In Greece there is a legal obligation to report to the National Public Health Organisation all diagnosed COVID-19 cases, so this condition is automatically fulfilled. On the other hand, causation will be much harder to prove. The extension requires that indemnifiable cancellations be the direct result of any one of the events which could be triggered by COVID-19 (ie, those numbered 2, 3 and 4 in the standard wording provided above). Therefore, a solid, direct, adequate(2) causal link must be clearly established between any of these three events and the loss of profit from booking cancellations by a tour operator. Factors relating to the outbreak that may have led to cancellation but are not a named event for which cover is provided do not constitute insured risks under the extension. Cross-border travel restrictions, fear of contamination and consequent cancellation by a tour operator's clients, adverse market conditions and cancelled flight schedules have likely forced most tour operators to cancel hotel bookings since the COVID-19 breakout, but they are irrelevant to the insured risk.(3) For the same reason, voluntary or compulsory pre-emptive closure of insured premises without the manifestation of a COVID-19 case, either on the premises or within a 10km radius, would not trigger cover.
The extension, like most BI cover, is part of a property insurance policy – thus, cover applies to a specific location described in the schedule and referred to with the defined word 'premises'. The events described in the extension need not inflict physical damage; they constitute insured risks only if they take place at the premises. This is made abundantly clear by the extension's language, as reference to the premises is made in all six covered events in the standard wording provided above. Notably, it is also established by the last paragraph of the extension, which defines the timing of the loss – specifically, an insured can claim indemnity for the period commencing from the interruption of its business until it has made its premises compliant with the orders of a public authority. This passage has a dual effect:
In this case, the extension fits well in the factual frame of the named events relating to administrative impediments (eg, police or health service orders) hindering the business to an extent that bookings must be cancelled, but not so well in the case of COVID-19, where no murder or accident has taken place at the premises, no health regulations have been breached and no extensive works must take place so that the premises comply with a public authority's orders.
What is also notable with respect to the risk's location is the extension's named event Number 4, which contains the only provision under which cover is triggered by an event taking place outside the premises. Cases of any infectious or contagious disease within the hotel's vicinity, limited by the policy to a 10km radius, which lead to the cancellation of bookings by a tour operator will generate the insurer's liability. The language does not qualify as ambiguous; however, practical issues arise when implementing the clause, as discussed below.
The socioeconomic and political impact of COVID-19 on the insurance industry's operations is unprecedented, as is the pandemic itself. Human tragedy coupled with businesses around the world facing cliff-edge revenue drops, supply chain disruptions and various forms of liability have led businesses to claim under BI policies(4) and industries to lobby the governments to cushion the blow of the outbreak through emergency measures. This has also prompted legislative and executive government bodies worldwide (but mainly in the United States) to appeal to the insurance industry for contributions to COVID-19-related BI losses, even if such losses are uninsured.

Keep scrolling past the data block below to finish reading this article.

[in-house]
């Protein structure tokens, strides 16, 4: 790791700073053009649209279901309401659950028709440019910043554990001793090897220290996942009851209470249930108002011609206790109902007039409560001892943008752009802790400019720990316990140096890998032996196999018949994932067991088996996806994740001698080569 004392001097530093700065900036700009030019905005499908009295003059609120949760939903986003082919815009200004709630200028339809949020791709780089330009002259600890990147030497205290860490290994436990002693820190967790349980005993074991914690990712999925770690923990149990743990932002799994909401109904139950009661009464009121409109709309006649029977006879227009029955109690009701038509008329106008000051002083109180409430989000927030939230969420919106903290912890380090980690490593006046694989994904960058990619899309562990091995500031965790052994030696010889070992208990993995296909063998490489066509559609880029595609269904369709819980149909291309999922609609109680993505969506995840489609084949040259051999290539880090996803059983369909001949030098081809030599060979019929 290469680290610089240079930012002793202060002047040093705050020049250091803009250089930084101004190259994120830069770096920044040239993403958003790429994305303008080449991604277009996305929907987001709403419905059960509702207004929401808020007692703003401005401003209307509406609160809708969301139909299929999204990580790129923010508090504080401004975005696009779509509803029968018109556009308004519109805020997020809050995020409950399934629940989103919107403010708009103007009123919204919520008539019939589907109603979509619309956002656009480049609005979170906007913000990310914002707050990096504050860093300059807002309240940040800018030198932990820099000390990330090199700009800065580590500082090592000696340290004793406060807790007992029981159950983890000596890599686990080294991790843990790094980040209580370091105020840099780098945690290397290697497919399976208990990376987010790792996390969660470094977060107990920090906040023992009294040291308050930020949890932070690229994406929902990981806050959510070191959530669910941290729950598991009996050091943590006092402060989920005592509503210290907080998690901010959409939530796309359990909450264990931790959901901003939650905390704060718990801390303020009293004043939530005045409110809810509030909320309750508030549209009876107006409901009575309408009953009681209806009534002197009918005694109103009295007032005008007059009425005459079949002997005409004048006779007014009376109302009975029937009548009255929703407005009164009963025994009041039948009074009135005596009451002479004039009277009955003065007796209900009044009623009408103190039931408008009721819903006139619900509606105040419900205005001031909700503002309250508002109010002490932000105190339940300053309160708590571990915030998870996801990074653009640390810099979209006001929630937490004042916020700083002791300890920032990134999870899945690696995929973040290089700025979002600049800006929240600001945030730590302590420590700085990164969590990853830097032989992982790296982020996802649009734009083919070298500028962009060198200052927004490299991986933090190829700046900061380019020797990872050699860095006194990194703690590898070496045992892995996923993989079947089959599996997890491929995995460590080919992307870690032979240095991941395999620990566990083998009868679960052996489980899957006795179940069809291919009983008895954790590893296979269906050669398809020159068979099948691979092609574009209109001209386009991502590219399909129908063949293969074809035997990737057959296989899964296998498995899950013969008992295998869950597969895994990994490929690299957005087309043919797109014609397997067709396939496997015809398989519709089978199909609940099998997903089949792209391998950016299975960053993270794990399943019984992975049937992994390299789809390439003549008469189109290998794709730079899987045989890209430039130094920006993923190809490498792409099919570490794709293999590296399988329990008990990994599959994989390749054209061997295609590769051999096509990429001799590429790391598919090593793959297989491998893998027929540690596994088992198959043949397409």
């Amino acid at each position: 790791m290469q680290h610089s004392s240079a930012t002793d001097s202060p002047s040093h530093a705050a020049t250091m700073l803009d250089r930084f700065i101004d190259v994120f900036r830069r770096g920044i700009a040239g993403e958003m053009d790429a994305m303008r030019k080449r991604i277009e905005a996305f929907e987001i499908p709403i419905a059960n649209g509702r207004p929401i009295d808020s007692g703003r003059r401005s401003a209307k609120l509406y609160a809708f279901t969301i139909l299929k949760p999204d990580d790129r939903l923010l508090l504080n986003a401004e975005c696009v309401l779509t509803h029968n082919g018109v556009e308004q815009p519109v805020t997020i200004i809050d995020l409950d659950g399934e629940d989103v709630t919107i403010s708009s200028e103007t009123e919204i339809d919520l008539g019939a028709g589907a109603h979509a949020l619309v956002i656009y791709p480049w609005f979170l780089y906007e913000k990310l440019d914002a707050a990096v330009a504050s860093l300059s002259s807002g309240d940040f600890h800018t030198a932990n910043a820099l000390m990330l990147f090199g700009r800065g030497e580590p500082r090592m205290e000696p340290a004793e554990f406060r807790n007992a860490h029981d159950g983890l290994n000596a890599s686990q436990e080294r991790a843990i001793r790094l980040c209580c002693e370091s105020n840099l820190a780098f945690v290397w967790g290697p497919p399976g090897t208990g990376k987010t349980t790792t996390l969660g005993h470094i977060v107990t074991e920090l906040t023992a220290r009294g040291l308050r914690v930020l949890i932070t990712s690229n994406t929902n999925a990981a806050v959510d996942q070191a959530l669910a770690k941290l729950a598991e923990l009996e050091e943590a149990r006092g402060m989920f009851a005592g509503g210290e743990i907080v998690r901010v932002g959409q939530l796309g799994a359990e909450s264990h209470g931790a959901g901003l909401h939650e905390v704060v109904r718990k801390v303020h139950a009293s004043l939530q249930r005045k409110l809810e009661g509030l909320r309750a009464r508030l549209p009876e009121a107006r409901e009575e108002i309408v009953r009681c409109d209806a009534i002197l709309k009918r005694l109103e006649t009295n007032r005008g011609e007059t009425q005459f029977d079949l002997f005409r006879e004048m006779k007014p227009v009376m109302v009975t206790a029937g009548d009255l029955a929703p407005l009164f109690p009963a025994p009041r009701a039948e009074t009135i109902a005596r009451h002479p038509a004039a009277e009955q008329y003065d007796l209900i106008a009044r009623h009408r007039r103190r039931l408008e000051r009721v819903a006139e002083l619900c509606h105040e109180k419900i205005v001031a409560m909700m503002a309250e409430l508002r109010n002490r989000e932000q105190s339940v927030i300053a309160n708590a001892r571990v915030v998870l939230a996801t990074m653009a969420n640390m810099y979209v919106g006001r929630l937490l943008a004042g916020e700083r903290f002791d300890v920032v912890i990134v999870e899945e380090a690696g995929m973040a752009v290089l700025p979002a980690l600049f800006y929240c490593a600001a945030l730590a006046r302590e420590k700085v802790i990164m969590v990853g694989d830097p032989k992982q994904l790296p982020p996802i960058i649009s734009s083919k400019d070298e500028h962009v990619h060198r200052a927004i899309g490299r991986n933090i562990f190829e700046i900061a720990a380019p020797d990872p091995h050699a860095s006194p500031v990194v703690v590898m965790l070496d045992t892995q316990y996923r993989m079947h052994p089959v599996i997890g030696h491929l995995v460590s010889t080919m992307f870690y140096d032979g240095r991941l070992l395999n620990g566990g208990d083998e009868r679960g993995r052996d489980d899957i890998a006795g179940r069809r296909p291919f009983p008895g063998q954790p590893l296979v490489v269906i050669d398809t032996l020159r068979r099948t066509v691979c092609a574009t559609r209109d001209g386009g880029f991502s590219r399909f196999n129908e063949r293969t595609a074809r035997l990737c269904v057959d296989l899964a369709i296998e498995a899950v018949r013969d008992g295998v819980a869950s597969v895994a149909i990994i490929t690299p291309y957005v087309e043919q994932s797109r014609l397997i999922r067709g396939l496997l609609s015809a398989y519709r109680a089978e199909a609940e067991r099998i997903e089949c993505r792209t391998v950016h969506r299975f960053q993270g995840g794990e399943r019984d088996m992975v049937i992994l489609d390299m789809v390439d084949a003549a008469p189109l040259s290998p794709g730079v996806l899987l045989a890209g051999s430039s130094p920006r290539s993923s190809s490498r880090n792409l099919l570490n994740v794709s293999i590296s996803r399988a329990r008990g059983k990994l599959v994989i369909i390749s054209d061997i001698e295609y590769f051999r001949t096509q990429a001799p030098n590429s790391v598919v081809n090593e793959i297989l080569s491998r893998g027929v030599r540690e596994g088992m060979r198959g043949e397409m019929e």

Insurers are cornered into a difficult situation:
the IAIS cautions against initiatives seeking to require insurers to retroactively cover Covid-19 related losses, such as business interruption, that are specifically excluded in existing insurance contracts… Requiring insurers to cover such claims could create material solvency risks and significantly undermine the ability of insurers to pay other types of claims. Such initiatives could ultimately threaten policyholder protection and financial stability, further aggravating the financial and economic impacts of Covid-19.(6)
Policies' operative clauses in general, but NDBI cover in particular, contain exhaustively detailed language to specify the conditions under which the underwriter's liability is triggered. The extension's coverage is broad, since cases of any notifiable infectious disease may result in an indemnity payment. On the other hand, the insured risk of loss of income due to booking cancellations is primarily – and narrowly – defined by the events leading only one type of hotel customer (ie, a tour operator) to cancel reservations. Five out of the six events described in the extension's subparagraphs require that these take place on the insured premises. However, under Subparagraph 4, the location factor is amended and cases of an infectious or contagious human disease (notably, not necessarily notifiable, in this specific case) must occur outside the premises, but within a 10km radius thereof.
Implementing cover for COVID-19-related losses based on the radius clause involves significant practical difficulties. The manifestation of the event itself must be undisputed: the potential argument that actual COVID-19 cases are understated as a result of limited or ineffective testing, particularly at the beginning of the outbreak, or that many cases are asymptomatic is invalid for the purposes of insurance cover. The cases must be certain and therefore must have been diagnosed. On the other hand, the exact location of the COVID-19 case manifestation, in terms of whether it was within or outside the 10km radius of the premises is difficult: did the case occur where the agent's carrier is domiciled, at the health facility where they were tested and diagnosed or at their workplace? These places can be much more than 10km away from each other.